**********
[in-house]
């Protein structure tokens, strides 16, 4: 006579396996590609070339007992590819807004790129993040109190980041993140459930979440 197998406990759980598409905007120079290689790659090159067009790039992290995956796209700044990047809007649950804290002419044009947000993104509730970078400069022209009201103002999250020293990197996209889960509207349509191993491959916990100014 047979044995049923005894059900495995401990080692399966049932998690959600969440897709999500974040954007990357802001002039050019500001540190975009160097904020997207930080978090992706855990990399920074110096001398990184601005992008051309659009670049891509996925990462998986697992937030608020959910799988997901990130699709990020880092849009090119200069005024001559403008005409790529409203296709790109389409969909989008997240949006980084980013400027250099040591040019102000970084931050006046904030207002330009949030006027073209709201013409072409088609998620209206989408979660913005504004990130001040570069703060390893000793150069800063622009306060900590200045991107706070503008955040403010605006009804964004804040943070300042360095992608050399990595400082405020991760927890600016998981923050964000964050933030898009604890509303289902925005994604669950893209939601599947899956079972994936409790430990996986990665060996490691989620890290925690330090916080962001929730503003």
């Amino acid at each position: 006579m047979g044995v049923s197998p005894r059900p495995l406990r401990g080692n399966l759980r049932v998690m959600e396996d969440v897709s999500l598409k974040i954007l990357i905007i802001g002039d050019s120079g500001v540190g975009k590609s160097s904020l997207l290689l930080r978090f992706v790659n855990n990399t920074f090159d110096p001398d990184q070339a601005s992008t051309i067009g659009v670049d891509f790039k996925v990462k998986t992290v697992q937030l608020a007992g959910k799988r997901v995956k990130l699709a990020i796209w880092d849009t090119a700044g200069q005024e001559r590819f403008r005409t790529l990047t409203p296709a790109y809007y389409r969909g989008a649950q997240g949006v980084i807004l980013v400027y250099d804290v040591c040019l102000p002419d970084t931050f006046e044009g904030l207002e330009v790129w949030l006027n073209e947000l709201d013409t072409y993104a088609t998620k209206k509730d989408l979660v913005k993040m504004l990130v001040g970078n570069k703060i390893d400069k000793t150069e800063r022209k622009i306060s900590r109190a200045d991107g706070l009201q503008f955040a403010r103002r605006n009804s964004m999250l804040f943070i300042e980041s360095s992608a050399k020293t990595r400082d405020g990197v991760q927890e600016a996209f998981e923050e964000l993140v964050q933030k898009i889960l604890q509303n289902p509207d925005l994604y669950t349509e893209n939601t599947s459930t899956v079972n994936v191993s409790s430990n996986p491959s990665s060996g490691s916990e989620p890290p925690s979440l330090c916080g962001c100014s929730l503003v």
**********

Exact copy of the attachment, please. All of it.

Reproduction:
[in-house]
């Protein structure tokens, strides 16, 4: 006579396996590609070339007992590819807004790129993040109190980041993140459930979440 197998406990759980598409905007120079290689790659090159067009790039992290995956796209700044990047809007649950804290002419044009947000993104509730970078400069022209009201103002999250020293990197996209889960509207349509191993491959916990100014 047979044995049923005894059900495995401990080692399966049932998690959600969440897709999500974040954007990357802001002039050019500001540190975009160097904020997207930080978090992706855990990399920074110096001398990184601005992008051309659009670049891509996925990462998986697992937030608020959910799988997901990130699709990020880092849009090119200069005024001559403008005409790529409203296709790109389409969909989008997240949006980084980013400027250099040591040019102000970084931050006046904030207002330009949030006027073209709201013409072409088609998620209206989408979660913005504004990130001040570069703060390893000793150069800063622009306060900590200045991107706070503008955040403010605006009804964004804040943070300042360095992608050399990595400082405020991760927890600016998981923050964000964050933030898009604890509303289902925005994604669950893209939601599947899956079972994936409790430990996986990665060996490691989620890290925690330090916080962001929730503003």
């Amino acid at each position: 006579m047979g044995v049923s197998p005894r059900p495995l406990r401990g080692n399966l759980r049932v998690m959600e396996d969440v897709s999500l598409k974040i954007l990357i905007i802001g002039d050019s120079g500001v540190g975009k590609s160097s904020l997207l290689l930080r978090f992706v790659n855990n990399t920074f090159d110096p001398d990184q070339a601005s992008t051309i067009g659009v670049d891509f790039k996925v990462k998986t992290v697992q937030l608020a007992g959910k799988r997901v995956k990130l699709a990020i796209w880092d849009t090119a700044g200069q005024e001559r590819f403008r005409t790529l990047t409203p296709a790109y809007y389409r969909g989008a649950q997240g949006v980084i807004l980013v400027y250099d804290v040591c040019l102000p002419d970084t931050f006046e044009g904030l207002e330009v790129w949030l006027n073209e947000l709201d013409t072409y993104a088609t998620k209206k509730d989408l979660v913005k993040m504004l990130v001040g970078n570069k703060i390893d400069k000793t150069e800063r022209k622009i306060s900590r109190a200045d991107g706070l009201q503008f955040a403010r103002r605006n009804s964004m999250l804040f943070i300042e980041s360095s992608a050399k020293t990595r400082d405020g990197v991760q927890e600016a996209f998981e923050e964000l993140v964050q933030k898009i889960l604890q509303n289902p509207d925005l994604y669950t349509e893209n939601t599947s459930t899956v079972n994936v191993s409790s430990n996986p491959s990665s060996g490691s916990e989620p890290p925690s979440l330090c916080g962001c100014s929730l503003v």